Wednesday, June 30, 2010

Different in Belgium: after all the ‘Red Devils’ missed the World Cup by a split hair. Never lost a match; not receiving a single goal in their net. Unlike other countries, Belgium was not really in crisis, but in transition. A small country, Belgium never had the luxury of large pool of players, but always had enough at hand to play spirited football. Similarly to many other countries, Belgian football was dominated by two clubs – RSC Anderlecht (Brussels) and Standard (Liege) – where the best players always ended. Anderlecht were among the best European clubs for years, although so far did not win any European trophy. Belgian football traditionally depended on foreign talent to supplement small domestic pool, allowing more foreigners than most importers, predominantly Dutch and Scandinavians. The system worked well enough, but change of generations was a natural problem. And the early 1970s were exactly that: one generation was stepping down, but new one was not yet ripe. Hence, transitional period, when failure to reach World Cup finals was disappointing, but not the end of the world. Anderlecht won the title once again – status quo recovered after the surprise champions FC Brugge the year before. Or so it looked like for the moment.

Anderlecht, smiling champions under the clouds:
Top, left to right: Braems – coach, Heylens, van Binst, Barth, Coeck, Broos, van Himst, de Bolle, Ruiter.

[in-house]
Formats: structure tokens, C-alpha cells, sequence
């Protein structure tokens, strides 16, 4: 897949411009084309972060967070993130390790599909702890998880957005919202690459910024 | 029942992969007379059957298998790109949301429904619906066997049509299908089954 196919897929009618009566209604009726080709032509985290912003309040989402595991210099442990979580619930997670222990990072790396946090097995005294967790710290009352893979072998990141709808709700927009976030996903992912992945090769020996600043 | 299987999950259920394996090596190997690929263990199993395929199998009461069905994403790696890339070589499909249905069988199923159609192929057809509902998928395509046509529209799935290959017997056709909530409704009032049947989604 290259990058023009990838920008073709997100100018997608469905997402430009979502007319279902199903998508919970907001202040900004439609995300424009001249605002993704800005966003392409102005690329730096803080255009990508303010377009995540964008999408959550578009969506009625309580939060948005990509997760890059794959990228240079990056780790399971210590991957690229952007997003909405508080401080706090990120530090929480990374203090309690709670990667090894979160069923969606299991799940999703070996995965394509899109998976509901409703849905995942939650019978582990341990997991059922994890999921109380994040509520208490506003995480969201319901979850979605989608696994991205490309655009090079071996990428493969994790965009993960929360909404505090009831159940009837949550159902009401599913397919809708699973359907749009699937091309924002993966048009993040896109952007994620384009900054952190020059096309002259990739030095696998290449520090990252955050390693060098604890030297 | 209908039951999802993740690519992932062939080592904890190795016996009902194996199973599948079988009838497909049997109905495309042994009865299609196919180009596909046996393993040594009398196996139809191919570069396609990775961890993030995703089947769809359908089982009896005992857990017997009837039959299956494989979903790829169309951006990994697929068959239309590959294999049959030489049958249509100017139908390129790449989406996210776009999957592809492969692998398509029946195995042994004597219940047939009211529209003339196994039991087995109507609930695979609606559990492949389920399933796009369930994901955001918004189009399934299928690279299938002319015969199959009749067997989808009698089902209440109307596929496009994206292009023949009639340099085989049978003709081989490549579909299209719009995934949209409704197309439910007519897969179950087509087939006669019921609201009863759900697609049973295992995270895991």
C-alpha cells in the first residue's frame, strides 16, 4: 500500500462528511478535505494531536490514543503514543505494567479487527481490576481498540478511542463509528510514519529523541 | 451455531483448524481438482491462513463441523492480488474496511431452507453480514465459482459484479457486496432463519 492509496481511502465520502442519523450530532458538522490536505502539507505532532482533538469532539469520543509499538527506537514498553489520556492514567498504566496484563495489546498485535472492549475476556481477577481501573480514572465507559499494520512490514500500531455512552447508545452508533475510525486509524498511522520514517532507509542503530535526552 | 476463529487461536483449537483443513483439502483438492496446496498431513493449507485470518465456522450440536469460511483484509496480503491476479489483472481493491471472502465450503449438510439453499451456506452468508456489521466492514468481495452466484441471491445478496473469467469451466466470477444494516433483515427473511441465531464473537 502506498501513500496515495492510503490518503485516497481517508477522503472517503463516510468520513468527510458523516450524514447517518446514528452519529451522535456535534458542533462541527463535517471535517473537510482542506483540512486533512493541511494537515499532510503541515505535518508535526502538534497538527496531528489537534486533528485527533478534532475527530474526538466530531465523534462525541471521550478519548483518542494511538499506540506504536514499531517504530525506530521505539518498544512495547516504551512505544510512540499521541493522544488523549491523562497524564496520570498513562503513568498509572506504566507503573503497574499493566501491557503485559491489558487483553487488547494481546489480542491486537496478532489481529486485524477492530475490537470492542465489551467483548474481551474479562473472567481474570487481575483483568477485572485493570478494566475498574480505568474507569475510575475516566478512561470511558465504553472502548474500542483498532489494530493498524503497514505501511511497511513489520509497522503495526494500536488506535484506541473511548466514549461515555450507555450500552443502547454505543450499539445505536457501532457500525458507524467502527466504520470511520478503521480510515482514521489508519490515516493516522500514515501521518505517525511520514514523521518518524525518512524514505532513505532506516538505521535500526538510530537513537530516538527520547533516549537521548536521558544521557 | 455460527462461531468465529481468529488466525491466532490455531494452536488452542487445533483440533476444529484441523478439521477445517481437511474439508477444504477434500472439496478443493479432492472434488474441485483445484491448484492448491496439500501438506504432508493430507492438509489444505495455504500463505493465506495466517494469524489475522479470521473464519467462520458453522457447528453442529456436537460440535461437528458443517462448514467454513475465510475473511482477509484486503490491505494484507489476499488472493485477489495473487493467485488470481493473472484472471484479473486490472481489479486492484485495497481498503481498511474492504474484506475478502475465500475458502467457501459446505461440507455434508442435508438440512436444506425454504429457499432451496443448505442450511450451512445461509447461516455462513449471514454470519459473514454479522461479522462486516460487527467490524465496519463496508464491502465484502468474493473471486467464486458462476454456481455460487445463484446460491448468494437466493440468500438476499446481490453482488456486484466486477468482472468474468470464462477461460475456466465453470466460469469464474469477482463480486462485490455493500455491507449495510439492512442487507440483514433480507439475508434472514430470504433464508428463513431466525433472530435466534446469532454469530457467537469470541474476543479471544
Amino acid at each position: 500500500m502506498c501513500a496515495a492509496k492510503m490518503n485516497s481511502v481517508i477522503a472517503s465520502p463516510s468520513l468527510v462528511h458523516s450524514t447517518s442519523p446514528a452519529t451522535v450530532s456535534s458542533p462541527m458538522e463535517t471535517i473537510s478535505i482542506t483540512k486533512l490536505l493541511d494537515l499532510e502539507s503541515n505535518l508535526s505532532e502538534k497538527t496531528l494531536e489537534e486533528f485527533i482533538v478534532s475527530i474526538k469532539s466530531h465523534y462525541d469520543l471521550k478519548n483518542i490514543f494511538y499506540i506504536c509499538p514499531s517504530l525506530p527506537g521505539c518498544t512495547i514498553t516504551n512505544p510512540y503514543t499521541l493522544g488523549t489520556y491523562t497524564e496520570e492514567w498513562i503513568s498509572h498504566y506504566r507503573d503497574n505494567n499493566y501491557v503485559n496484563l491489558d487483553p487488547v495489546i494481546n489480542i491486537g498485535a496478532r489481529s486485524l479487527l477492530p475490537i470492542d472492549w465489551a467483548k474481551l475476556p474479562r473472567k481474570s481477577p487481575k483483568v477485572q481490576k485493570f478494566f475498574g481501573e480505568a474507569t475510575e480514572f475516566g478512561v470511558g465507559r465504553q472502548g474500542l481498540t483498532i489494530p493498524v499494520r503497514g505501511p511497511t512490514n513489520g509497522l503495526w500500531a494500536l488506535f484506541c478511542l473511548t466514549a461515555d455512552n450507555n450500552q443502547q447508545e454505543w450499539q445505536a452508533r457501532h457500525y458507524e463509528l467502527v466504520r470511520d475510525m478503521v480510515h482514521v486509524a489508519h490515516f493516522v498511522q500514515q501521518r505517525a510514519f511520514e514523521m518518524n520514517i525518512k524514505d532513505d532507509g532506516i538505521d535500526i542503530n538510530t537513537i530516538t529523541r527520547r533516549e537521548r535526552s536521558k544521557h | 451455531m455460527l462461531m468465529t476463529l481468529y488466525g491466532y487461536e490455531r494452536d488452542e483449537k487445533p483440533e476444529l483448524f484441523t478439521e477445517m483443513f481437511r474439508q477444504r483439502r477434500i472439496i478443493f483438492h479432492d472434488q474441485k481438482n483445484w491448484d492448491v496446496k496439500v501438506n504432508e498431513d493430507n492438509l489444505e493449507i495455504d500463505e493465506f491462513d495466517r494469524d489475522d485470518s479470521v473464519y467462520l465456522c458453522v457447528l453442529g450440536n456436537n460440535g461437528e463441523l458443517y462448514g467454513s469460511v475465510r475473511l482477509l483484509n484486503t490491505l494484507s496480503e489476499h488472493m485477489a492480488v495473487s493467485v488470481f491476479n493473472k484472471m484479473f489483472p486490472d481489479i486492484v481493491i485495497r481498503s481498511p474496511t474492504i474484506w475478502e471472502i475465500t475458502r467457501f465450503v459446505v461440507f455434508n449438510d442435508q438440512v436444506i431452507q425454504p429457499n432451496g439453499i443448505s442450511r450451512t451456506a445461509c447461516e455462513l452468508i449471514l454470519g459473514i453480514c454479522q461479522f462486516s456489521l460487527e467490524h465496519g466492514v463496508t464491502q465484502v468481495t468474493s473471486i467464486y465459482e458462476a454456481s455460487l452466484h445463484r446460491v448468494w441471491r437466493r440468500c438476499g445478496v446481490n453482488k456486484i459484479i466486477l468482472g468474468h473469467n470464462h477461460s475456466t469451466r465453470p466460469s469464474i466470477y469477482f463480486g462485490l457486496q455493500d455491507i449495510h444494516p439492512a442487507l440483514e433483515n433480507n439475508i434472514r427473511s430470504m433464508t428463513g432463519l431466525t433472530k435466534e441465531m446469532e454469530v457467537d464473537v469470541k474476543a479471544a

Bottom: Ladynszki, Dockx, Verheyen, van der Elst, Deraeve, Volders, de Nul, Rensenbrink, Edjerstedt. The squad had plenty of Belgian national players, however, most were yet to really establish their names. The real star – Paul van Himst – one of the greatest players of the 1960s, was getting old and thus the prime example of the transitional state of Belgian football – he was of the departing generation and the younger one was not settled yet. They would eventually, and van Binst, Coeck, Broos, Dockx, van der Elst will soon be familiar names around Europe. Not in 1974, though. This team had plenty of foreign players too – both goalkeepers were Dutch, Jan Ruiter and Leendert Barth. The left winger was also Dutch – one Rob Rensenbrink, already well established player in Belgium, but during the World Cup 1974 he was to become world famous star. Another World Cup guy tended to Anderlecht’s attack – Inge Edjerstadt, national player of Sweden , who participated in both 1970 and 1974 World Cups. A new right winger was acquired in 1973 from Feyenoord (Holland) – Attila Ladynszky, a Hungarian defector and technically a stateless person because of that. Unlike Zoltan Varga and Antal Nagy, he never played for the national team of Hungary, and was practically unknown. Thus, he was saved from venomous articles in the Eastern European press, but was not forgotten – he was not able to travel to Eastern European countries, a handicap for Anderlecht, if they had to meet Communist clubs in the European tournaments. Ladynszky defected in 1971 and for unknown player he made very good career in the West – starting in Rot-Weiss (Essen, West Germany), moving to Feyenoord (Rotterdam), than to Anderlecht, and ending in Spain, where he played for Real Betis (Seville) from 1975 to 1978 and is remembered fondly by the fans. Anderlecht had already a strong squad in 1973-74, with a core of players who only got better in the next years. Eventually, they improved the national team and restored its better position at the end of the 1970s. But transitional years are shaky time at best: the Belgian Cup was won by Waregem, smaller and never great club, which is not existing anymore, suffering the fate of small Belgian clubs – mergers. Unknown yet was the other part of transitional years – FC Brugge was improving, but still not a strong force; Standard was declining, which was to last.